By John L. Singleton, CEO Whetstone Academy

Over the past decade, the number of individuals who identify as transgender, transsexual, or gender nonconforming has increased dramatically. Independent educational consultants (IECs), both traditional and therapeutic, are now finding themselves in a dilemma when recommending an appropriate placement for these clients. In response to that increase, however, we are also seeing more discussions and support that are based on the best available research and professional consensus to assist in appropriate placement of those clients.

Recognizing that no two people are identical, being well-informed and ready to ask the right questions before placement provide insight and help IECs make appropriate recommendations for placement, maximizing the chance for improved general health, psychological well-being, and self-fulfillment for the client. The following considerations emphasize six areas: standards of care and best practices, treatment of cooccurring issues, boarding environment, social transitioning, supportive interventions and practices, and family support.

Standards of care. Verify that any school or program under consideration understands and embraces the World Professional Association for Transgender Health’s (WPATH) Standards of Care and staff training based on those standards. “WPATH recognizes that health is dependent upon not only good clinical care but also social and political climates that provide and ensure social tolerance, equality, and the full rights of citizenship” (WPATH 2011). It is essential to verify that a school or program ensures the promotion of tolerance for gender and sexual diversity, which can eliminate prejudice, discrimination, and stigmatization of students.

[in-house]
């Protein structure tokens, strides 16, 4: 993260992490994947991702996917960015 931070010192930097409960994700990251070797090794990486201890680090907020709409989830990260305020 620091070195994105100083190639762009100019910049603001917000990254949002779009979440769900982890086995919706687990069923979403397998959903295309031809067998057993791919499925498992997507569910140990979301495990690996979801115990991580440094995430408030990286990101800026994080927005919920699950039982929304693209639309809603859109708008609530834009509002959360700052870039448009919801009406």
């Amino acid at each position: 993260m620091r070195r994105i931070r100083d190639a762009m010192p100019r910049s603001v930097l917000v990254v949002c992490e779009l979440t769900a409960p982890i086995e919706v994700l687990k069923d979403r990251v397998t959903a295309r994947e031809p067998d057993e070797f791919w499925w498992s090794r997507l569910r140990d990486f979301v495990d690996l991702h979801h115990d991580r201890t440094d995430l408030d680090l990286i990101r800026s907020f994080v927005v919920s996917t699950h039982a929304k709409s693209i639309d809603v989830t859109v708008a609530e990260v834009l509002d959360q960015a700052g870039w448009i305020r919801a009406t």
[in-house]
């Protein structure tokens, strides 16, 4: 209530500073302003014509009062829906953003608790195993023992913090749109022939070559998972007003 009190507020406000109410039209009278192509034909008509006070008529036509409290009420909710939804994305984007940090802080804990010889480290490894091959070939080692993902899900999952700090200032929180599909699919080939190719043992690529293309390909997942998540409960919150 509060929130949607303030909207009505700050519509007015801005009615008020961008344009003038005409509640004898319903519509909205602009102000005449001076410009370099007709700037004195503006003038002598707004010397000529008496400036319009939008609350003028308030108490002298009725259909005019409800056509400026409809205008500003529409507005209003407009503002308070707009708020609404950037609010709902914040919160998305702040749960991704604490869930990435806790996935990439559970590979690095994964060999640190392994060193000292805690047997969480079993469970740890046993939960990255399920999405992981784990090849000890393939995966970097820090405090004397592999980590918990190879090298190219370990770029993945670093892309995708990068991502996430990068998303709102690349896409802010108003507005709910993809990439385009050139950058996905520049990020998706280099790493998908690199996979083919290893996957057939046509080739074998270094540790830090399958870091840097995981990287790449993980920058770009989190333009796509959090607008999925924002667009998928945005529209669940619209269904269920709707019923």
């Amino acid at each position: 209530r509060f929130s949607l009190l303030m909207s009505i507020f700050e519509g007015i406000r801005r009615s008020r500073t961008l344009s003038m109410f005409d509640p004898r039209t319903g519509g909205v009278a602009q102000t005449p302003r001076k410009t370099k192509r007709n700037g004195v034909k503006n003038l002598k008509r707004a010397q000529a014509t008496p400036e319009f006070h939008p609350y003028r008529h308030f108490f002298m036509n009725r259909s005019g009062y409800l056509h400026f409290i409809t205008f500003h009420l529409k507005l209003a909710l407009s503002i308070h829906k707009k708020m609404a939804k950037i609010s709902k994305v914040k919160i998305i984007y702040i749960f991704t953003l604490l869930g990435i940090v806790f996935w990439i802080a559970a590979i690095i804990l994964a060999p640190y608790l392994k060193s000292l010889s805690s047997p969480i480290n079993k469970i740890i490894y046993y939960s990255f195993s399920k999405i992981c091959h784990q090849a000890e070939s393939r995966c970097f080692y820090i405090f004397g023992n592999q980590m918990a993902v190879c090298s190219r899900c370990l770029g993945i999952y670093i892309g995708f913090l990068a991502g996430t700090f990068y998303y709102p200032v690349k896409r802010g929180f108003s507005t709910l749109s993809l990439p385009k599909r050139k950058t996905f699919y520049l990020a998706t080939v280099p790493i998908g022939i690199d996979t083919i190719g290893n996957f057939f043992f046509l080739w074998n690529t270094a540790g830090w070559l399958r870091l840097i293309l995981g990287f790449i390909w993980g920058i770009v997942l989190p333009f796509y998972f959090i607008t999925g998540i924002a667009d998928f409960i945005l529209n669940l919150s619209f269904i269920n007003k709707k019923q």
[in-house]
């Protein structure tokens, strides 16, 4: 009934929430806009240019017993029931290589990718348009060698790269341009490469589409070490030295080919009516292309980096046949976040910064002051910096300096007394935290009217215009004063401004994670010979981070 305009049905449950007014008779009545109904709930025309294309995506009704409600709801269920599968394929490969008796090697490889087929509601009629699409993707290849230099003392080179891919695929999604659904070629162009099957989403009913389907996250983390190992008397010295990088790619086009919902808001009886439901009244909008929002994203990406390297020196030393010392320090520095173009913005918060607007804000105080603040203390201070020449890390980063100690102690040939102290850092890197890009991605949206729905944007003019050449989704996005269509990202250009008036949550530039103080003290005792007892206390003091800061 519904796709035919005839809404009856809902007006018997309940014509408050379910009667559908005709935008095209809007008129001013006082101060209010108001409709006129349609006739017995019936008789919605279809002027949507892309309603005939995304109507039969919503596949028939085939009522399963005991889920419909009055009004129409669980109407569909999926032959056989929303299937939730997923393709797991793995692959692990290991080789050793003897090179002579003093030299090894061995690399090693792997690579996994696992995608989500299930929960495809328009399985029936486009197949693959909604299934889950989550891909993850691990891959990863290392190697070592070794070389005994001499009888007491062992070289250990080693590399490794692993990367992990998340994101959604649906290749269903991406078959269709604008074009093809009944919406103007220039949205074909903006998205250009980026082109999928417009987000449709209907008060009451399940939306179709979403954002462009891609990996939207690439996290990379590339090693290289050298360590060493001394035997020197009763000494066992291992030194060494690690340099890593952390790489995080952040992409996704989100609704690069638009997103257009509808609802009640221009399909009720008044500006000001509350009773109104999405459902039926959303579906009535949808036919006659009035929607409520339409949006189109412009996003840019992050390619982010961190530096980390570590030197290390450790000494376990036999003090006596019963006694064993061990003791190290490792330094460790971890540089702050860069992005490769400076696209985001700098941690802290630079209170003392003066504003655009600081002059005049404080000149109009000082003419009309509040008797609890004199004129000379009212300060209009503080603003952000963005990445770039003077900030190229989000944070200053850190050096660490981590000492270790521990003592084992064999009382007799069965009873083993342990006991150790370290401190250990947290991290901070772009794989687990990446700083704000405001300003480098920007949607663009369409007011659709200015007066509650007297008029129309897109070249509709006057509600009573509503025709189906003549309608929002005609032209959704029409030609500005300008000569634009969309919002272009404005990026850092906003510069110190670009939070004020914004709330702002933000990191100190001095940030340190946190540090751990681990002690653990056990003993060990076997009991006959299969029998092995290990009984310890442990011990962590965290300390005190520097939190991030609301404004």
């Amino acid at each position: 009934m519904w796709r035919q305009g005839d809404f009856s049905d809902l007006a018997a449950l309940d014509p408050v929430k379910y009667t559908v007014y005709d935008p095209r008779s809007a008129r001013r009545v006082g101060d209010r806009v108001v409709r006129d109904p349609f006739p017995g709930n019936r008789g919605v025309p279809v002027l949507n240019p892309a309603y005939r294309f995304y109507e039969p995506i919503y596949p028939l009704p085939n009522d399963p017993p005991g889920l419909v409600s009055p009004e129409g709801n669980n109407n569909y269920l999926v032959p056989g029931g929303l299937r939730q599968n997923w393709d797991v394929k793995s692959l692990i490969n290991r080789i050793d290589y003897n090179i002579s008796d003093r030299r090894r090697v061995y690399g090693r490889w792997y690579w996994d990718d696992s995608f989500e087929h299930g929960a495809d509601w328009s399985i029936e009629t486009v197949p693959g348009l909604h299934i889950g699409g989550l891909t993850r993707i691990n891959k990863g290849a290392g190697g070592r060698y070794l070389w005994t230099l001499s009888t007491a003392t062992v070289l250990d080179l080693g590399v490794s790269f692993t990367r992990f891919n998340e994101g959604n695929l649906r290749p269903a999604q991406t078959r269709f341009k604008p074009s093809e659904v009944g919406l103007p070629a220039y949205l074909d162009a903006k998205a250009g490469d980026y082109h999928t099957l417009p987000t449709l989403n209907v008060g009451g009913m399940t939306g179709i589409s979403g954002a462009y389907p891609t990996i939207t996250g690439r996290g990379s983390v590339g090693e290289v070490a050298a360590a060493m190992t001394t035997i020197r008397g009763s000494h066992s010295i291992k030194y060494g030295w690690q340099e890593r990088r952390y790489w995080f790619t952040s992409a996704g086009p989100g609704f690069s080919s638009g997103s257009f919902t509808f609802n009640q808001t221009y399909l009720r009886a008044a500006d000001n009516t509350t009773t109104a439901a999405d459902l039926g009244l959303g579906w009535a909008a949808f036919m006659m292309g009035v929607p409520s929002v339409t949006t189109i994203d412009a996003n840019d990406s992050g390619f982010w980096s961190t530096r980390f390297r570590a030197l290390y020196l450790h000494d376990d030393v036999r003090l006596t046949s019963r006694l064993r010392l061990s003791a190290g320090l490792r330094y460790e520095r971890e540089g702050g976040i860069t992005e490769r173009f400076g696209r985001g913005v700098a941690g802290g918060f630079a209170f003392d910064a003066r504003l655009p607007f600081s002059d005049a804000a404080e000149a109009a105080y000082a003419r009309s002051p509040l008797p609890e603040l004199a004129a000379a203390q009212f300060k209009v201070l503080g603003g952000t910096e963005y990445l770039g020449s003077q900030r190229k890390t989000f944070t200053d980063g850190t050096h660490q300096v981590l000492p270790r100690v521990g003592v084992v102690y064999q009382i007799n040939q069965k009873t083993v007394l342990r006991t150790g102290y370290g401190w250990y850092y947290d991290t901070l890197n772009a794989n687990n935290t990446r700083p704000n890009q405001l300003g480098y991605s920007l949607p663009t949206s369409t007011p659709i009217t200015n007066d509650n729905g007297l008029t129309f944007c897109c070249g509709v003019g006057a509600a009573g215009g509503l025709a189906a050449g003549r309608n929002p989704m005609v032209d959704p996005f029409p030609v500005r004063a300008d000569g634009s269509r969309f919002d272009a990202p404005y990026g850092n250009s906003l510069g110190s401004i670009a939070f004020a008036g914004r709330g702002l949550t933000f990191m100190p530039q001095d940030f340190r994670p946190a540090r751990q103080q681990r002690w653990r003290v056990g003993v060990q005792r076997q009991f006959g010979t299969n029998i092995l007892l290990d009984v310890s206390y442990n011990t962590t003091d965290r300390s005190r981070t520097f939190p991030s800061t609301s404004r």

Cooccurring conditions. Ensure that the organization does not attempt to treat the idea of being transgender but rather addresses the coexisting issues, such as anxiety and depression, by making informed choices and recognizes the value of harm reduction approaches. Harm reduction refers to policies, programs, and practices that aim to reduce the harms associated with identifying as transgender, transsexual, or gender nonconforming.

Boarding environment. Look for a school or program that does not isolate the student in the boarding portion of the program according to the gender assigned at birth. Placing a child with roommates that are the same gender as the identified student’s gender is essential to the positive mental health of the child. In general, it’s recommended that “housing and shower/bathroom facilities for transsexual, transgender, and gender nonconforming people living in institutions should consider their gender identity and role, physical status, dignity, and personal safety. Placement in a single-sex housing unit, ward, or pod on the sole basis of the appearance of the external genitalia may not be appropriate and may place the individual at risk for victimization” (Brown 2009). Schools and programs that accept transsexual, transgender, and gender nonconforming clients should train and monitor for a tolerant and positive climate that ensures that individuals are not under attack by staff or other residents.